Assemblies containing curved piezoceramic fiber composite actuators have been invented as means of stretching optical fibers by amounts that depend on applied drive voltages. Piezoceramic fiber composite actuators are conventionally manufactured as sheets or ribbons that are flat and flexible, but can be made curved to obtain load-carrying ability and displacement greater than those obtainable from the flat versions. A curved actuator of this type can be fabricated by bonding a conventional flexible flat actuator to a thin metal backing sheet in a flat configuration at an elevated temperature so that upon cooling to room temperature, differential thermal contraction of the layers causes the laminate to become curved. Alternatively, such a curved actuator can be fabricated by bonding the layers together at room temperature using a curved mold.
In the primary embodiment of this invention, piezoceramic fibers are oriented parallel to the direction of longitudinal displacement of the actuators so that application of drive voltage causes the actuator to flatten, producing maximum motion. Actuator motion can be transmitted to the optical fiber by use of hinges and clamp blocks (see figure). Each clamp block includes a setscrew that tightens down onto a metal ferrule through which the optical fiber is bonded. Each hinge contains a clearance hole for a hinge pin, slots to accept the piezoceramic fiber composite actuators, and a clearance groove for the ferrule.
In the original application of this invention, the optical fiber contains a Bragg grating and the purpose of the controlled stretching of the fiber is to tune the grating as part of a small, lightweight, mode-hop-free, rapidly tunable laser for demodulating strain in Bragg-grating strain-measurement optical fibers attached to structures. The invention could also be used to apply controllable tensile force or displacement to an object other than an optical fiber.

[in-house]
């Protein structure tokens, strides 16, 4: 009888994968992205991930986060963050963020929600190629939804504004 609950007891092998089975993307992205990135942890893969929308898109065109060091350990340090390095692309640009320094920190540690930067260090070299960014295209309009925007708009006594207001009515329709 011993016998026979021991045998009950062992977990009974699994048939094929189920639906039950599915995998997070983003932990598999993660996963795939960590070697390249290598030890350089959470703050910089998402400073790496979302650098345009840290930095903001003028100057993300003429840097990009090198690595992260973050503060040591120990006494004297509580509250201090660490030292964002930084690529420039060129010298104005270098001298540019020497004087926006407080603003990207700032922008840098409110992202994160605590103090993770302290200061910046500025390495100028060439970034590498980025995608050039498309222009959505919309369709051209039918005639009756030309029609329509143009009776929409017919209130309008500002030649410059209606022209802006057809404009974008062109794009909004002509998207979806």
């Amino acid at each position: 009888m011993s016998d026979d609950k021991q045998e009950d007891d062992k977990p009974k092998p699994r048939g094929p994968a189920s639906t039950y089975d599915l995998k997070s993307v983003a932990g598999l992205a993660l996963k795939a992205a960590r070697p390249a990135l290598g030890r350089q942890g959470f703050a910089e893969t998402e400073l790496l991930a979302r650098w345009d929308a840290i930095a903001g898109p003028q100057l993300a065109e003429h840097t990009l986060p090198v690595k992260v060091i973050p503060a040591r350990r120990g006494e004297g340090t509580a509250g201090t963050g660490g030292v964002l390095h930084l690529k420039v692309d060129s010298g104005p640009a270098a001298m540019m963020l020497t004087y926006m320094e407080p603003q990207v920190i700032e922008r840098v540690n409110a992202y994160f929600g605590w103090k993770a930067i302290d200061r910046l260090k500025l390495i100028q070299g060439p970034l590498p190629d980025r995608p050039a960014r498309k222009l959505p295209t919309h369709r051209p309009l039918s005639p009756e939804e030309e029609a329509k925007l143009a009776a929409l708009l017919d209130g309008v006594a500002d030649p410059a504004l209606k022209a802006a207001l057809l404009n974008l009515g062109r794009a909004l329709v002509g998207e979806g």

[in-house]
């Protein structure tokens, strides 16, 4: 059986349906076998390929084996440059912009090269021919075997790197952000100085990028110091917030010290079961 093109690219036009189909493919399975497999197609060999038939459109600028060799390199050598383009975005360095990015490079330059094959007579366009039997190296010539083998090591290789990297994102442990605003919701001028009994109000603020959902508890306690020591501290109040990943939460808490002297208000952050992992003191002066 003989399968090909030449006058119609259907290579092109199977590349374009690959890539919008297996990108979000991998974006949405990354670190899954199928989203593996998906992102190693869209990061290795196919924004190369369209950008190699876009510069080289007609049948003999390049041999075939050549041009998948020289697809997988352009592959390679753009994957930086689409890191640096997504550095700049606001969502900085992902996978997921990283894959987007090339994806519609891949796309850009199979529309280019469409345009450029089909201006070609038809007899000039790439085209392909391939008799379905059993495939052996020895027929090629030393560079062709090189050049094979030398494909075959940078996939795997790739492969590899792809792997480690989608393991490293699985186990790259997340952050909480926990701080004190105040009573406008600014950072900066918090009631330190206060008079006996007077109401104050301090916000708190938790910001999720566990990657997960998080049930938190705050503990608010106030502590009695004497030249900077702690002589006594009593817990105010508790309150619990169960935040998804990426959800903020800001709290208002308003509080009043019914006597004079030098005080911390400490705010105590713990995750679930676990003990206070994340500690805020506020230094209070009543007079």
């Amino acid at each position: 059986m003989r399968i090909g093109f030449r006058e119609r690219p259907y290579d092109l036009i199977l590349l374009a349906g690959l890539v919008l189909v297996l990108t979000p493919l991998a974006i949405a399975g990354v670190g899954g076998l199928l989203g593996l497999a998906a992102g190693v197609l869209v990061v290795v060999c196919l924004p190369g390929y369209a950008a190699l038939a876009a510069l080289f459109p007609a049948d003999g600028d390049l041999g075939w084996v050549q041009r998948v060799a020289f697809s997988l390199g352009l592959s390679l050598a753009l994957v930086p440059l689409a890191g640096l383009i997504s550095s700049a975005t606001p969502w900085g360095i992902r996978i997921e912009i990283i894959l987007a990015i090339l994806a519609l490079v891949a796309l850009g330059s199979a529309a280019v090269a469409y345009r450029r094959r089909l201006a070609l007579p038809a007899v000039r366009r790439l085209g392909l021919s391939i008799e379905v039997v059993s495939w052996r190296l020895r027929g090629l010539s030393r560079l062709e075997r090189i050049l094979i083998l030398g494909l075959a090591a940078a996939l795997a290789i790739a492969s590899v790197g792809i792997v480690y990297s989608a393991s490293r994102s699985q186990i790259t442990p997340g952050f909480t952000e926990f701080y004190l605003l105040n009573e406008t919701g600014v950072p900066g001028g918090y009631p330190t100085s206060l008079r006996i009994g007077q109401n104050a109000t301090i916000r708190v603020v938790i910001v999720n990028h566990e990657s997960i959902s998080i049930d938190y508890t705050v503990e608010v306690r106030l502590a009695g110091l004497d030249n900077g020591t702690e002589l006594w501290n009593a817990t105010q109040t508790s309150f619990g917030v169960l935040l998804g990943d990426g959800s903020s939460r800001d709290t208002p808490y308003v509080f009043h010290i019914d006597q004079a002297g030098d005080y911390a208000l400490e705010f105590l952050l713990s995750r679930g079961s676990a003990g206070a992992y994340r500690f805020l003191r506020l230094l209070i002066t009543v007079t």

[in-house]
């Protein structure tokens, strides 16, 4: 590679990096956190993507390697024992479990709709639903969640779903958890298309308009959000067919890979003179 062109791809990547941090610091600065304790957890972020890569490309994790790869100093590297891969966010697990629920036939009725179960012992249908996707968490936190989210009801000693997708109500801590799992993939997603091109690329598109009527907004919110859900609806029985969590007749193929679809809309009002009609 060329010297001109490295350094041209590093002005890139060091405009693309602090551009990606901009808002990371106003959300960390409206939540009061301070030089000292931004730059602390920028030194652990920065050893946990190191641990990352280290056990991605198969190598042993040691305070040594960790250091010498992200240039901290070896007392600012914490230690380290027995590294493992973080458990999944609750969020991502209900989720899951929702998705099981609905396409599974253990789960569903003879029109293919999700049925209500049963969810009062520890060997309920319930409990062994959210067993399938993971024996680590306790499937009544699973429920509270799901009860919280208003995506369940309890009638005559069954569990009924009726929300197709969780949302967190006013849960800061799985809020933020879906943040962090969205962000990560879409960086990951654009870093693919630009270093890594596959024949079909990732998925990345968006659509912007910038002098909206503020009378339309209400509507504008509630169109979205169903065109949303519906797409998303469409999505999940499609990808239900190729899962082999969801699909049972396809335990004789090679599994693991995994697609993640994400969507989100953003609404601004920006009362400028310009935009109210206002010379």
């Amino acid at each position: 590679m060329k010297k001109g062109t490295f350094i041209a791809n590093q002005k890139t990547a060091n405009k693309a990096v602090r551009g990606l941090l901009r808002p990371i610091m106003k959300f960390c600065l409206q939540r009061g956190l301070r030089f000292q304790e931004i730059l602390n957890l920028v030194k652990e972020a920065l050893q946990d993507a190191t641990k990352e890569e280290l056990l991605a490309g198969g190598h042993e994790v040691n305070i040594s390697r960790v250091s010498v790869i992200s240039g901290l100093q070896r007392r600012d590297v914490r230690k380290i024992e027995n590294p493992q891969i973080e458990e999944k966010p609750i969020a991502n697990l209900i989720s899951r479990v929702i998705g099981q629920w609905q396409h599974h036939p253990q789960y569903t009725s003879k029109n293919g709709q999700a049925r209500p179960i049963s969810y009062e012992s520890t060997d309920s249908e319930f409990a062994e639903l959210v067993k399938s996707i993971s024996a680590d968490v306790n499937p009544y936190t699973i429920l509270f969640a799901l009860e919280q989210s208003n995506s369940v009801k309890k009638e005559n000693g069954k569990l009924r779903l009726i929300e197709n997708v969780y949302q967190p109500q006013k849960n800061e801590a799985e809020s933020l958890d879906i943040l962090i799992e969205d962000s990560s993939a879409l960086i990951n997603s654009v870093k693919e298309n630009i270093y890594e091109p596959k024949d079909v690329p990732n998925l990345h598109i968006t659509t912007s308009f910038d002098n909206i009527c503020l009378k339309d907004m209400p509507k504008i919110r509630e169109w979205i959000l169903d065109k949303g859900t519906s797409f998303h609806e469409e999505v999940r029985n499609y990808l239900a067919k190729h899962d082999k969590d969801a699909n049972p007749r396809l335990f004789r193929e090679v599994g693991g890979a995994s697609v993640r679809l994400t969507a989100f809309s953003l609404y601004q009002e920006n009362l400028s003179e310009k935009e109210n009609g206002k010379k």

Prior tunable lasers that are not fiberoptic lasers are relatively bulky and are limited to tuning frequencies of the order of 1 Hz. Tunable fiber-optic lasers could potentially be made much smaller, lighter in weight, and more rapidly tunable if strained by use of this invention. Prior actuators that could be used to strain-tune fiber-optic lasers or gratings include piezoelectric stacks that produce displacements smaller than those needed and that, in comparison with assemblies according to the present invention, are heavier. Displacements produced by piezoelectric stacks can be amplified mechanically, but the mechanisms needed to effect amplification add considerable weight, which can be unacceptable in aeronautical or aerospace applications because of the high perunit- weight cost of flight.
This work was done by Sidney G. Allison, Qamar A. Shams and Robert L. Fox of Langley Research Center. For further information, contact the Langley Innovative Partnerships Office at (757) 864-4015.